Increased resources lead to surge of student startups sweeping UCLA
Alvin Vuong and Eric Qu helped found a startup called Escality, LLC and are part of the growing community of student entrepreneurs at UCLA.(Eda Gokcebay/Daily Bruin)
By Laurel Scott
January 18, 2018 12:19 am
Alvin Vuong and Eric Qu had no business experience when they pitched their idea for an augmented reality game studio to the UCLA Startup Accelerator in 2017.
Less than eight months after being accepted to the accelerator’s summer program for student entrepreneurs, Vuong and Qu have established a company called Escality, LLC with their other co-founder, Hunter Gorczycki, a fourth-year computer science student. The company produces augmented reality content for multiple clients, and is developing games such as an augmented reality escape room.
“The accelerator provides free legal and startup counseling that really helped us get started,” said Qu, a fourth-year aerospace engineering student. “It helped us realize there’s more to do than just develop games – we learned to take on client work and expand our capabilities.”
Escality is part of a growing community of student startup businesses at UCLA. Vuong, who graduated in the fall with a computer science degree, and Qu said they think an increasing number of UCLA students want to be entrepreneurs and are coming up with ideas for startups.
Farhad Rostamian, a lecturer who teaches classes on entrepreneurship at the Anderson School of Management, said Los Angeles has become a growing center for startup companies because an increasing number of investors, lawyers, banks and incubators are providing funding and services to new businesses. He added the number of entrepreneurship clubs and programs at UCLA has increased in recent years.
“At UCLA we … have access to a lot of technology and a lot of innovation, as well as a business school that can help students kick (a business) off,” Rostamian said.
UCLA also has an entrepreneurship minor, which admitted its first students at the beginning of 2015 and has accepted 284 students so far, said Janel Munguia, the student advisor for the minor. She added about 110 students have graduated with the minor on their academic records.
Bruincubate, an umbrella network consolidating student entrepreneurship groups on campus, has helped connect more students to the entrepreneurship community, Rostamian said.
“Two years ago we didn’t have these (resources), but now … they’re a thriving and growing ecosystem,” Rostamian said. “They have job openings, meetings, and they invite investors and companies, so students get to work and learn about all these possibilities and options.”
Because UCLA is a research institution, students with startup ideas have access to advising professors, incubators and classes that can increase the chances of their startup succeeding, Rostamian said.
“Of every hundred ideas, at the end about 15 of them become successful products,” Rostamian said. “But at UCLA, … when students launch, there is much less risk – the idea itself has been validated.”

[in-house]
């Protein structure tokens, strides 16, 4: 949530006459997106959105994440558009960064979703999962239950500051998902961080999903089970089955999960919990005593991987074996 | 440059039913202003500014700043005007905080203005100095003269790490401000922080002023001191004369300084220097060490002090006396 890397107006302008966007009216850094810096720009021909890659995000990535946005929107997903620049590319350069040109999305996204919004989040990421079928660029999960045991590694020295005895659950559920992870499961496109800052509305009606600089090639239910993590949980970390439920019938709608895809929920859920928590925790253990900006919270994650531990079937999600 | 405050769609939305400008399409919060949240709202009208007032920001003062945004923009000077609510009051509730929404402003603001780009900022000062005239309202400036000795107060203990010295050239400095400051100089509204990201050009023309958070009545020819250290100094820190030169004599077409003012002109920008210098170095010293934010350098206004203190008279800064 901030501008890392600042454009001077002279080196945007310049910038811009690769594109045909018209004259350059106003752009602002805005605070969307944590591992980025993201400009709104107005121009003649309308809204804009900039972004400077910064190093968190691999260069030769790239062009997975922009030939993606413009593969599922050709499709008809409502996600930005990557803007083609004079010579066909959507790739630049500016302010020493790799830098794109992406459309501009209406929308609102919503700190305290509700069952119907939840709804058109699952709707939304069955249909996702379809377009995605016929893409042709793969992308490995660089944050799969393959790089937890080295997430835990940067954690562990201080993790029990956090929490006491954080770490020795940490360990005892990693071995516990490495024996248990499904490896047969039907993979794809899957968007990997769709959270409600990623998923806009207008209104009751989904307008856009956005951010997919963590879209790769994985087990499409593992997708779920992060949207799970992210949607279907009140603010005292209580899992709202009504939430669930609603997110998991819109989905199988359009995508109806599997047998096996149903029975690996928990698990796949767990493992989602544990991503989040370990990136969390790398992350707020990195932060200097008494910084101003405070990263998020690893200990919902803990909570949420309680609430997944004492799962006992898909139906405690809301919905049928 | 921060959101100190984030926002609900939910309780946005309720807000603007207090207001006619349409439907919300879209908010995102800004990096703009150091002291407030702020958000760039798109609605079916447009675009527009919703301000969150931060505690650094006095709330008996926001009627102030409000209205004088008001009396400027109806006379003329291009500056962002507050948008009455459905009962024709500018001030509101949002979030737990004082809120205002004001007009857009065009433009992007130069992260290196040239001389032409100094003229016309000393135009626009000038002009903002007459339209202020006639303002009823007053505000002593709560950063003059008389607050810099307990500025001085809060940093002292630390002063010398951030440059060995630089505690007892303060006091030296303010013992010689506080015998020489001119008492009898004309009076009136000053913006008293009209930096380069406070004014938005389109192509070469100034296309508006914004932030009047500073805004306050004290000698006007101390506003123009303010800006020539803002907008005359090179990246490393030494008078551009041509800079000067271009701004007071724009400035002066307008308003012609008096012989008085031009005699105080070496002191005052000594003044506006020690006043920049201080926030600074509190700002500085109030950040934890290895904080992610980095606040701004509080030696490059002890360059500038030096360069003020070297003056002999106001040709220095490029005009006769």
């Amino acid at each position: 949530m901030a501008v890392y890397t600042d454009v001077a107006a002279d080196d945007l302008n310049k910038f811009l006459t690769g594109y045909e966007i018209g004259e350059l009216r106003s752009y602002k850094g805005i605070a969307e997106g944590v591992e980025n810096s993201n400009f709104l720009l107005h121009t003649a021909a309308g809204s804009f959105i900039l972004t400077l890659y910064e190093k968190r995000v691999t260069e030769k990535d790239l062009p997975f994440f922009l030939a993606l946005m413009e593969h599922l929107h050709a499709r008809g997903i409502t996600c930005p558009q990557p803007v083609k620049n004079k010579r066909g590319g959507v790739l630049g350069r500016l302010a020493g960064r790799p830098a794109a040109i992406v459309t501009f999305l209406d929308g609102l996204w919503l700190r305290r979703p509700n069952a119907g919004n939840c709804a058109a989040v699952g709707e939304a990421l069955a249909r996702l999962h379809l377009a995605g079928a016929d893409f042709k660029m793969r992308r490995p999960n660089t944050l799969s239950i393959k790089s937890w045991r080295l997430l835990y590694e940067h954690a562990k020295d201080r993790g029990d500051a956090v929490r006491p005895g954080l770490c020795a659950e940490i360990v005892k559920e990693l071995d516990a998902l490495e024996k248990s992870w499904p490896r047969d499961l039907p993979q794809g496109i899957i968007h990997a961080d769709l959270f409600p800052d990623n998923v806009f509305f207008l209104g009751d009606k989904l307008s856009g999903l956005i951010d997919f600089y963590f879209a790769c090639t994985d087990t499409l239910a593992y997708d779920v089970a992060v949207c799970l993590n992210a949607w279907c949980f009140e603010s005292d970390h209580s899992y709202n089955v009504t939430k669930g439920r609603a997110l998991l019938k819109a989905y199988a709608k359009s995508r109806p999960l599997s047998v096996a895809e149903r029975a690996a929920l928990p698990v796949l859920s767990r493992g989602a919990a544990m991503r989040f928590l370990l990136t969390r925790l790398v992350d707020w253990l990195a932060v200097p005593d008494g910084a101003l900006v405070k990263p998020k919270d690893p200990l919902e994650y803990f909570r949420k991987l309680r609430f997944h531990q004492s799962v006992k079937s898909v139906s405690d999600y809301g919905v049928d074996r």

Tim Connors, a fourth-year cognitive science student, founded his own startup business called SoCal Grad Club in 2017, now renamed Grad Street, to sell graduation caps and gowns at lower prices than the university. Connors said he thinks new entrepreneurship programs, such as the UCLA Anderson Venture Accelerator that launched in 2016, have helped more students start their own businesses and find resources for funding.
“From what I see, students at UCLA are higher caliber,” Connors said. “It seems like only about half the companies I’ve seen started around here aren’t operating any longer, which is really good statistically.”
Online resources and companies providing services to startup businesses have made it easier for students to pursue entrepreneurship with little money, Rostamian said.
Vuong and Qu said they used websites like LegalZoom and IncFile to learn how to establish their business as a limited liability corporation, and used an online database to find a tax professional when they began making a profit.
“I didn’t need that much money to bootstrap (Grad Street),” Connors said. “In 1990 you’d have to do everything yourself, but now there’s all this infrastructure. … There are fancy startups for every step of the supply chain, and other companies that help startups start up.”
The widespread use of phones and the rise of the app economy has made app development a popular field for student entrepreneurs, Rostamian said.
Connors said he thinks app startups are popular because most don’t require much capital, but they may be less successful in the long run.
“I think the startups that are mostly likely to be around years from now are things (other than apps), just because … those markets are a lot more complex to enter than people realize,” he said.
Students who create startups have to make sacrifices, such as investing money in their businesses rather than paying student loans, Connors added.
“I wouldn’t show up for a quiz because I had to be at the location handing out (graduation) gowns,” he said. “You have to have your priorities straight and accept that your grades will take a dip.”
Rostamian said he thinks millennials are more open to entrepreneurship.
“This generation is more risk-taking, thinking about changing the world. … That’s very strong at UCLA,” Rostamian said. “It’s not about money, it’s about being able to impact and change people’s lives.”